Let him/her know that you are overworked because of being the go-to guy at the office and as a result, you can’t handle your own workload anymore. Make a decision to craft a special policy about this, which is communicated to your colleagues via e-mail or another means determined by your boss.

This policy sets the rules how you should be contacted with regard to those unofficial tasks.

2. Define the right way to communicate. Implement this part of the plan in two ways: electronically and physically.

The electronic part pertains to how other people contact you by e-mail and via instant messaging, and when you are expected to get back to them. It should also define how you will communicate with other people on the phone. The physical aspect defines how you will communicate with people who approach you directly at your office work space .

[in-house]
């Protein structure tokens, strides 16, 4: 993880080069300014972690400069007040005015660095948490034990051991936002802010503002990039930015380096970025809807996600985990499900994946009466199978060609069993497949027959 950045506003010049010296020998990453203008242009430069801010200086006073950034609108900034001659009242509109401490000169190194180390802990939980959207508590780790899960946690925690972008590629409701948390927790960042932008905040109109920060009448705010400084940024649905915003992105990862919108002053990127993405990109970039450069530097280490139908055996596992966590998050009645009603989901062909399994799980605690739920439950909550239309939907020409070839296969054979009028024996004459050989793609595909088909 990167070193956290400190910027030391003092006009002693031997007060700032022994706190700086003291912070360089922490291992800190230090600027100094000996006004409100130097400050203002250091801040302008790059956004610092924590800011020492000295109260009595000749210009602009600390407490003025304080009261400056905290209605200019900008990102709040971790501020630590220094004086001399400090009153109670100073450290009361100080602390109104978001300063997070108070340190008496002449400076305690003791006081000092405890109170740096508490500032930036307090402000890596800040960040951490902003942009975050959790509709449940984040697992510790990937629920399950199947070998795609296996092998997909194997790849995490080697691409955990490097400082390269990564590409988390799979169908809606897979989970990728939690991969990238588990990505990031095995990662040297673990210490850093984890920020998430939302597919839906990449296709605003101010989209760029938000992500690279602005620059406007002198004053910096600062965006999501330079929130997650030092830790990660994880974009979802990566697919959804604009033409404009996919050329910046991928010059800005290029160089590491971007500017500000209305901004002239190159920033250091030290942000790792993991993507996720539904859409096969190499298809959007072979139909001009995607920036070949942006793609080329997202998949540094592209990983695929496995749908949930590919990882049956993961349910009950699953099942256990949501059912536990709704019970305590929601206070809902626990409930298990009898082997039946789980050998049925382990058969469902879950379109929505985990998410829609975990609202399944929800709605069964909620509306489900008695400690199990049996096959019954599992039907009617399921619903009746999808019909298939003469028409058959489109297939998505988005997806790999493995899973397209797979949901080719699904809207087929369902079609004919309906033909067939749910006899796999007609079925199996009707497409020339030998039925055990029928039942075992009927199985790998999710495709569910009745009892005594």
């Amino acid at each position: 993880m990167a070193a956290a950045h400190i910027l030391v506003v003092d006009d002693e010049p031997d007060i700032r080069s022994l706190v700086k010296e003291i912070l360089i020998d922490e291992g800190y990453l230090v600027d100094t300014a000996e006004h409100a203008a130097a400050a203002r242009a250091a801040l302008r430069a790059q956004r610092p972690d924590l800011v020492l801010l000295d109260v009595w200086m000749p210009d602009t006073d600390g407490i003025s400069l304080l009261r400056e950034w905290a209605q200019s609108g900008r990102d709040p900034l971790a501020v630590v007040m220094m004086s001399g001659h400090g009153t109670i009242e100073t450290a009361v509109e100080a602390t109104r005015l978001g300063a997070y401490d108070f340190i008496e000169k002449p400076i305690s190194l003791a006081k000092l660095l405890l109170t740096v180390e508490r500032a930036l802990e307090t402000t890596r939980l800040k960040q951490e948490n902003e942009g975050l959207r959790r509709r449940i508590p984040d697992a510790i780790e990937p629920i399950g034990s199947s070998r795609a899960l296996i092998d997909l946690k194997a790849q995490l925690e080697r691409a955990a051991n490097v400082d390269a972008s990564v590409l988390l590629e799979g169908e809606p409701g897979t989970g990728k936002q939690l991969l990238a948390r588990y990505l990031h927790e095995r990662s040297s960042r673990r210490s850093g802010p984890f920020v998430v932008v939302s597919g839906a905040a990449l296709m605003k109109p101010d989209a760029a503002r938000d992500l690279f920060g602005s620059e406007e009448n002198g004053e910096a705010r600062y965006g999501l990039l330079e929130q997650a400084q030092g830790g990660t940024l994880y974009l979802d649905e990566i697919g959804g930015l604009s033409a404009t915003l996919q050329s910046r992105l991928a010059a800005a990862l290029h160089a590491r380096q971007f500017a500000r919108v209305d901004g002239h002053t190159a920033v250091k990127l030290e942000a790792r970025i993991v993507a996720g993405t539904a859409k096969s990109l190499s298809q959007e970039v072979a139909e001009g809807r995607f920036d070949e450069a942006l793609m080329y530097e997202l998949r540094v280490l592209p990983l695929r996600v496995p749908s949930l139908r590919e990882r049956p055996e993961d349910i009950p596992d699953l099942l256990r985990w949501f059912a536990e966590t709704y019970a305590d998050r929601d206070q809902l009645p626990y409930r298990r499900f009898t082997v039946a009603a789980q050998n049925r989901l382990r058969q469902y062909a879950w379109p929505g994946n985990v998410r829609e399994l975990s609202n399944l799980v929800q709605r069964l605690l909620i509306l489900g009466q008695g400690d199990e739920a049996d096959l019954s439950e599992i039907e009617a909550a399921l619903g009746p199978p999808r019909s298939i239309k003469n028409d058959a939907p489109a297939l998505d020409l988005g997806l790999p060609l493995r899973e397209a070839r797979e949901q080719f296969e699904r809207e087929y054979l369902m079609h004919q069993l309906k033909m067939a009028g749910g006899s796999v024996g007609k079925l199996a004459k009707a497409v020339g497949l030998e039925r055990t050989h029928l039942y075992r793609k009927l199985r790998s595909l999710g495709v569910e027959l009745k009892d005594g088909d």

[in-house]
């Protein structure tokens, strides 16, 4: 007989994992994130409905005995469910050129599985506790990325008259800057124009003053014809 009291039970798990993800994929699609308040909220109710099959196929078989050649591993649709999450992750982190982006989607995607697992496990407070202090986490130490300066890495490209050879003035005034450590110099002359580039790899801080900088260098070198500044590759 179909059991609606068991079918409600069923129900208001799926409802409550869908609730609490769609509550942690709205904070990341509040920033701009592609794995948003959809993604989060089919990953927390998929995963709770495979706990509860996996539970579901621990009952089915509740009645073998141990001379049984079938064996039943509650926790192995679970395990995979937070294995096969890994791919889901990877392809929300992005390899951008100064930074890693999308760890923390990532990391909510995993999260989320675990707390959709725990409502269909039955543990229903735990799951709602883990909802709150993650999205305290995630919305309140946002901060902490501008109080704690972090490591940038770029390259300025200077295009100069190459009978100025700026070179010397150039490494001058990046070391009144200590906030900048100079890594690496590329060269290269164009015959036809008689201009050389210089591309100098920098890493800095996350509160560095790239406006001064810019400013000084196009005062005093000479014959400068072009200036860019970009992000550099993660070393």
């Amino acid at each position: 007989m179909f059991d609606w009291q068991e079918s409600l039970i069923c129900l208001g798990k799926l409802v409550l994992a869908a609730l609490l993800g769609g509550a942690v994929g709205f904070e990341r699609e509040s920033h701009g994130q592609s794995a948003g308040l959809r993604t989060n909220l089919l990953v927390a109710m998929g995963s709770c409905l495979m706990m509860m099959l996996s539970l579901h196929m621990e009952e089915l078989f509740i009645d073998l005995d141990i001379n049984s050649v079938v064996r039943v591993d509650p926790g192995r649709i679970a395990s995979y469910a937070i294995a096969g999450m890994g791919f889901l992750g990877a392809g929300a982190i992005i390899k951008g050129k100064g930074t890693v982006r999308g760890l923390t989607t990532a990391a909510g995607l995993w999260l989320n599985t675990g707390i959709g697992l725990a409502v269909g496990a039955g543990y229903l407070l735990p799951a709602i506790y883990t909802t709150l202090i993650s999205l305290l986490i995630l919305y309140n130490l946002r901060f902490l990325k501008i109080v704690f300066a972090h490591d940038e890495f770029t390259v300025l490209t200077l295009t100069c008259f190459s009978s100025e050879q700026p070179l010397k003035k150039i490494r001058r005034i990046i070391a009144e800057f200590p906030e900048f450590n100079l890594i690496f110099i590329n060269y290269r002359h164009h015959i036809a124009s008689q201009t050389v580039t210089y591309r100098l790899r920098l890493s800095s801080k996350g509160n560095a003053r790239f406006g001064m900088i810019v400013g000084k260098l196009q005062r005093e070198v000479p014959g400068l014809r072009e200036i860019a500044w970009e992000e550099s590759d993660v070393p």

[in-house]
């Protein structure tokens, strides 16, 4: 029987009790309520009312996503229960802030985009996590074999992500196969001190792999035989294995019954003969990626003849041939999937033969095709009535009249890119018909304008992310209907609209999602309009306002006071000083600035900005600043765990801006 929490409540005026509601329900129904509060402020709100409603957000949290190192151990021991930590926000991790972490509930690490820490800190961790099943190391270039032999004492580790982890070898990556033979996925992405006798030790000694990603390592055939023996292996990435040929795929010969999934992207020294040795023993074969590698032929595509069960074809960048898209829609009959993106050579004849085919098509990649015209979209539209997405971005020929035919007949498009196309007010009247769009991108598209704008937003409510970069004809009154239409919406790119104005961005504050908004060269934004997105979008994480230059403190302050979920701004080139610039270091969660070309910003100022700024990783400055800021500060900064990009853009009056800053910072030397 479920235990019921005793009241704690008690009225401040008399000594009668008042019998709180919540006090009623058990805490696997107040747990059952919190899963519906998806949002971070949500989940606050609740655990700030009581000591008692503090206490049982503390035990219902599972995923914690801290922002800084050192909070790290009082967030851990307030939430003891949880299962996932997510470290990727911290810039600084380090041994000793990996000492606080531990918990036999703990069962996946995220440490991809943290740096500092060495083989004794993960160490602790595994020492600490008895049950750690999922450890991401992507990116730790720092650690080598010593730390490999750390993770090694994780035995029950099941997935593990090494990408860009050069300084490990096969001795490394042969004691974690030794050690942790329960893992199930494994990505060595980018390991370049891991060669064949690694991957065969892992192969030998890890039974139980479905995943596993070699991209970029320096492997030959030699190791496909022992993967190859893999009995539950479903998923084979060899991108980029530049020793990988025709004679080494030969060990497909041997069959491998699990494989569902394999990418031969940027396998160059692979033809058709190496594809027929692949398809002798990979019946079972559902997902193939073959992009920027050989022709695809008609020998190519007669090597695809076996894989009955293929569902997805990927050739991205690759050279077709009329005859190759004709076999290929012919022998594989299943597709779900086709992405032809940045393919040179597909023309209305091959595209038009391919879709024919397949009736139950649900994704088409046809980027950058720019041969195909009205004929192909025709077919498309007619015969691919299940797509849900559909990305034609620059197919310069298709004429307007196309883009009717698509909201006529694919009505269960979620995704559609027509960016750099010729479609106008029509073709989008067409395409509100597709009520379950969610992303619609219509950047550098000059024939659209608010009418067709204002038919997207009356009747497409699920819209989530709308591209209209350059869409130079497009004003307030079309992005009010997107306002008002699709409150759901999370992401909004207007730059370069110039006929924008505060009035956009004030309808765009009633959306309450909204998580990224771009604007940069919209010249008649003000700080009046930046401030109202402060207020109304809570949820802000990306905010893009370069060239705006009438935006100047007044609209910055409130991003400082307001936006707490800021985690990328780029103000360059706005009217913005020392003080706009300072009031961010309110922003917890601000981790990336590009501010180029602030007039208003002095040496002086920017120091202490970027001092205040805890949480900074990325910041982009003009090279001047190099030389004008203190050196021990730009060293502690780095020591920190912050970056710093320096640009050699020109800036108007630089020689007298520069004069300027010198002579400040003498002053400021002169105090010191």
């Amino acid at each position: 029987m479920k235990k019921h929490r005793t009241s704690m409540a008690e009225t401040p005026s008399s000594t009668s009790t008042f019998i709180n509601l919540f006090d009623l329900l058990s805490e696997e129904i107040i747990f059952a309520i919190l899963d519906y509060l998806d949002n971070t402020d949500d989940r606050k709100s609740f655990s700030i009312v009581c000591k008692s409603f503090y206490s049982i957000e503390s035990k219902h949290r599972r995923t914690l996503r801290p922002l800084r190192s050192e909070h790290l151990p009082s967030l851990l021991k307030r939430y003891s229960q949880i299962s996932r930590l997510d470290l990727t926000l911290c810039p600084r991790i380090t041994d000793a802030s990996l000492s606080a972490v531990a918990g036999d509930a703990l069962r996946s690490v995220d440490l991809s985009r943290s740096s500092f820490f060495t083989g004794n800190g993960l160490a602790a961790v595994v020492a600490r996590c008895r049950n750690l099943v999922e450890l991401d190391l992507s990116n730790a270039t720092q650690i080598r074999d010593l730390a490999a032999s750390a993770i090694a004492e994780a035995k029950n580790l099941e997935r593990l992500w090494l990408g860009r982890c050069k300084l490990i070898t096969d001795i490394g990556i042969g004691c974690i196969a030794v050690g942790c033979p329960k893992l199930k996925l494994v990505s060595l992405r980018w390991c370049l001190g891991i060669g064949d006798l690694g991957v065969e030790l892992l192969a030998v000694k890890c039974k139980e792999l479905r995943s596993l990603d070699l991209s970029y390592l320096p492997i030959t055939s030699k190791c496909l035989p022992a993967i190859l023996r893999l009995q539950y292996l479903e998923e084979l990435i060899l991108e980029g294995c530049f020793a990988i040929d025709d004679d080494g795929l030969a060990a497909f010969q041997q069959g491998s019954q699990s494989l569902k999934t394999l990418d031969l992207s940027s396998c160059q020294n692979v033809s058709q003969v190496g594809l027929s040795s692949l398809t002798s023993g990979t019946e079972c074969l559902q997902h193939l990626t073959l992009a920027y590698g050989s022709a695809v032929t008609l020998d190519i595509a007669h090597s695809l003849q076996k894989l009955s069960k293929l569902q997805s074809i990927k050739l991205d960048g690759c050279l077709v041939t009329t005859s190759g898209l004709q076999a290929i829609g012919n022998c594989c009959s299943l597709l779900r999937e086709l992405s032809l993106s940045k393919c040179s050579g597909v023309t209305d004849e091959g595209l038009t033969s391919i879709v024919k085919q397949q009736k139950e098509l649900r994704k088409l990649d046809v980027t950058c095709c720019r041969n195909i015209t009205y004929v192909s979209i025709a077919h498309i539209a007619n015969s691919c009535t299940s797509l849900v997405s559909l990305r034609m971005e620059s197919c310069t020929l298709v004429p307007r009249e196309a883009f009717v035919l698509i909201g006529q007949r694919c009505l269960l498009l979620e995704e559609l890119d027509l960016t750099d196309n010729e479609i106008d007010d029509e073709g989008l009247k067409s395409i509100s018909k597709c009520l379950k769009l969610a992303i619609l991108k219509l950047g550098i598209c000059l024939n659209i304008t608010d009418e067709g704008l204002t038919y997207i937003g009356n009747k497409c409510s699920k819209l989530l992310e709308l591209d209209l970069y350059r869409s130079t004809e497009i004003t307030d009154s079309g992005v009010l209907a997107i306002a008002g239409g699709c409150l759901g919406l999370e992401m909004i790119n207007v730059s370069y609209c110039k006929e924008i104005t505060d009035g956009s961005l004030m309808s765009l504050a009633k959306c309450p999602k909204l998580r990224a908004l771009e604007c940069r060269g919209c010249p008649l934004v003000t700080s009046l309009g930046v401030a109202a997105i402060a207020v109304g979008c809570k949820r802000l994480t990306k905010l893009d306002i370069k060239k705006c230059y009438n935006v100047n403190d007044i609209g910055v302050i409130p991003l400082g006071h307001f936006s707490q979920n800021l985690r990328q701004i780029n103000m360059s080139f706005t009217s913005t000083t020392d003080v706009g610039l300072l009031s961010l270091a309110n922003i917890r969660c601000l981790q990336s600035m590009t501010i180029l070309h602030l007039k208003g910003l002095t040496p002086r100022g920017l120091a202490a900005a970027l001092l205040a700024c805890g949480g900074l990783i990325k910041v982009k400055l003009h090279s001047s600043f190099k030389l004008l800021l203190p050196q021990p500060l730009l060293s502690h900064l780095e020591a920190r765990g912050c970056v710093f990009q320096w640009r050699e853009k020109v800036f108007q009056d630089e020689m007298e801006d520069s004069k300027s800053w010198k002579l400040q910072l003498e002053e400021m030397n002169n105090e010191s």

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In either of these cases, you can make it clear that you are only available during certain hours of the day for unofficial matters, but for the rest of the time you are focusing on your own work assignments. Be sure to make it clear that any question that’s not related to your work assignments is handled with lower priority, as you are busy with your own projects.

3. Isolate yourself physically. If you still get distracted by others, it’s time to take more drastic action and relocate yourself physically to another part of the office. For instance, if your office has any rooms free, you could start working in one of them and keep the door closed. If that doesn’t work, then you could make an arrangement where you work from home—this cuts physical contact with you to minimum.